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Mixed Inhibitor vs Noncompetitive Inhibitor
Abhinav_5016
#1 Posted : Friday, May 21, 2021 6:52:10 PM
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Hello,

On page 26 of the EK biochemistry book it says that: mixed inhibitors will increase or decrease the Km depending on whether they bind to the enzyme or E-S complex. Noncompetitive inhibitors are a special type of mixed yet the book says that Km is not affected. Could you please elaborate on the explanation the book is trying to give? I find it to be a bit contradictory. Thank you in advance.
Youssef_6546
#2 Posted : Sunday, May 23, 2021 2:40:49 AM
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Hi Abhinav,

Mixed inhibitors are known to bind at any site on the enzyme, besides the active site. They are known to preferentially bind on an enzyme without a substrate or bind on an enzyme-substrate complex. Whichever the inhibitor decides to bind to, the Vmax of the reaction would always decrease. Mixed inhibitors also cause a conformational change on the active site, which is guaranteed to either affect substrate binding.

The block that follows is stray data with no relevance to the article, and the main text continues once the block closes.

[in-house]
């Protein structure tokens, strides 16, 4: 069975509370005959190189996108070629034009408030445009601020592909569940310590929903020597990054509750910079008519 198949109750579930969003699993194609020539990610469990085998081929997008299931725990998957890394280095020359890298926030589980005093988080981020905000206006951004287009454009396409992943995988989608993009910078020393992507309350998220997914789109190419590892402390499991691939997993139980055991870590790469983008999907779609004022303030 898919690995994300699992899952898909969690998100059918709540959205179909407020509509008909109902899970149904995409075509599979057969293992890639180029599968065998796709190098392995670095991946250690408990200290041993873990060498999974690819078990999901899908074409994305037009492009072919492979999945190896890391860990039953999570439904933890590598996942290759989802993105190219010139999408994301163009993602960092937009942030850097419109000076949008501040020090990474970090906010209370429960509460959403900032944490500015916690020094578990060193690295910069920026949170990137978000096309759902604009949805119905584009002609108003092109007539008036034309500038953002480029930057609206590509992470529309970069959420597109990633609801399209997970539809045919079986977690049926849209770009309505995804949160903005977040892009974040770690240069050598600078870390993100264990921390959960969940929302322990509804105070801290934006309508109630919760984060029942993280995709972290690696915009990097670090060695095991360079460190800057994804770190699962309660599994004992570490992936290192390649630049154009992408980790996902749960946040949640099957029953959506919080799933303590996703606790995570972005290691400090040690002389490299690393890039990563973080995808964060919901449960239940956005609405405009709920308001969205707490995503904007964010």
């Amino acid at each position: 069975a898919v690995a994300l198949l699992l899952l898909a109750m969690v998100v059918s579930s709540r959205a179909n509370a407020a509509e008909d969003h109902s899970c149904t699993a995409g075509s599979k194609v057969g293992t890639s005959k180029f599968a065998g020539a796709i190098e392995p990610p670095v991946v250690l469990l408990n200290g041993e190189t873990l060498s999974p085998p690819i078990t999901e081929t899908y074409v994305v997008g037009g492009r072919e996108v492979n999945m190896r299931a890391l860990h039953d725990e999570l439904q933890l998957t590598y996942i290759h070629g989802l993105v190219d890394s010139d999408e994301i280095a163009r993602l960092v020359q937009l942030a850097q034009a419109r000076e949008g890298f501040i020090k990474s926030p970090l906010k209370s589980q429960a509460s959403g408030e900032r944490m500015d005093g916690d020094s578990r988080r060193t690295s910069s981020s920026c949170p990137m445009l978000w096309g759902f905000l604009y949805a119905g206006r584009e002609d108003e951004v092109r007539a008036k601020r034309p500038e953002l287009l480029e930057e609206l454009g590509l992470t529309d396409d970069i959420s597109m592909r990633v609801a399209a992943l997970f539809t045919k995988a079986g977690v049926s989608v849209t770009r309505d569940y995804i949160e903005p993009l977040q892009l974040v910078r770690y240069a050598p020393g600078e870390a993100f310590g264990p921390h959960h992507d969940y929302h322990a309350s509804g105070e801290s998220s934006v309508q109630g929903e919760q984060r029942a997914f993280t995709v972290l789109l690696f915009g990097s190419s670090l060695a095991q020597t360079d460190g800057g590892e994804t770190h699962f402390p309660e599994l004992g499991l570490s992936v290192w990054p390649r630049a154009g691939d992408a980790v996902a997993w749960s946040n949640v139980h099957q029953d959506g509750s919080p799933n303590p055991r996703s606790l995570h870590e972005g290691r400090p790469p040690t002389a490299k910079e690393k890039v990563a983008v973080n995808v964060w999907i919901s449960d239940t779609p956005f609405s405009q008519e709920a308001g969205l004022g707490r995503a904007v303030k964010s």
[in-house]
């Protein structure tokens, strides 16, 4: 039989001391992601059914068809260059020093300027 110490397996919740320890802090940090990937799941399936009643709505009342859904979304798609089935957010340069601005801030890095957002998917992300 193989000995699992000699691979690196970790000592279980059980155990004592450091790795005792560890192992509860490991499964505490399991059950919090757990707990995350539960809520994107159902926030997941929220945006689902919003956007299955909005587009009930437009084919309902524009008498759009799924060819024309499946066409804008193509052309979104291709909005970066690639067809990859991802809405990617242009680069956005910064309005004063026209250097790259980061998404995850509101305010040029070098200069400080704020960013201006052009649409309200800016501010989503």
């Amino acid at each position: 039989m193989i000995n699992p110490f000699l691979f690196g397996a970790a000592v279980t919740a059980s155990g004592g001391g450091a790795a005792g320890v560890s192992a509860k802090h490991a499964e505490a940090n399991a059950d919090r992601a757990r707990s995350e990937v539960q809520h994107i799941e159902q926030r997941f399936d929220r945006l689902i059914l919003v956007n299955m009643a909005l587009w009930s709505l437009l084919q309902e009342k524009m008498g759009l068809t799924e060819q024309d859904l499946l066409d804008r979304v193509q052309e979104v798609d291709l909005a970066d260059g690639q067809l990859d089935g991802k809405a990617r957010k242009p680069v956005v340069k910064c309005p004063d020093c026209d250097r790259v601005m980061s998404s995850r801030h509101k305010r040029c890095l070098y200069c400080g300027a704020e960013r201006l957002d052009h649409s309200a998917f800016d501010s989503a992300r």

Noncompetitive inhibitors are mixed inhibitors because they (1) bind to a site other than the active site, (2) bind to an enzyme alone or an E-S complex, and (3) decrease Vmax. However, unlike other mixed inhibitors, noncompetitive inhibitors don't have preferential binding and don't affect the substrate's affinity for enzyme's active site (i.e. still allows substrates to bind with same affinity, hence the unaffected Km). Pretty much, mixed inhibitors and noncompetitive inhibitors greatly subdue the conversion of E-S complex to product.

I feel like knowing that mix inhibition exists is good enough for the MCAT. However, don't stress too much about it. I suggest focusing your attention on competitive, uncompetitive, and noncompetitive inhibition, especially on how their Michaelis-Menten graph vs Lineweaver-Burke Plot would look like.

Hope these help!
INSTR_Kennedy_135
#3 Posted : Thursday, May 27, 2021 5:32:33 PM
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Hello!

Mixed inhibition is when the inhibitor binds to the enzyme at a location distinct from the substrate binding site. The binding of the inhibitor alters the KM and Vmax.

Non-competitive inhibition is a type of enzyme inhibition where the inhibitor reduces the activity of the enzyme and binds equally well to the enzyme whether or not it has already bound the substrate. In non-competitive inhibition, the Km does not change as Km is a measure of the affinity of the enzyme for its substrate and this can only be measured by an active enzyme. The fixed amount of inactive enzyme in non-competitive inhibition does not affect the Km.

I would try to not overcomplicate the topic. For your MCAT I would just understand the mechanism of action of each inhibition, and the effect on KM and VMAX.
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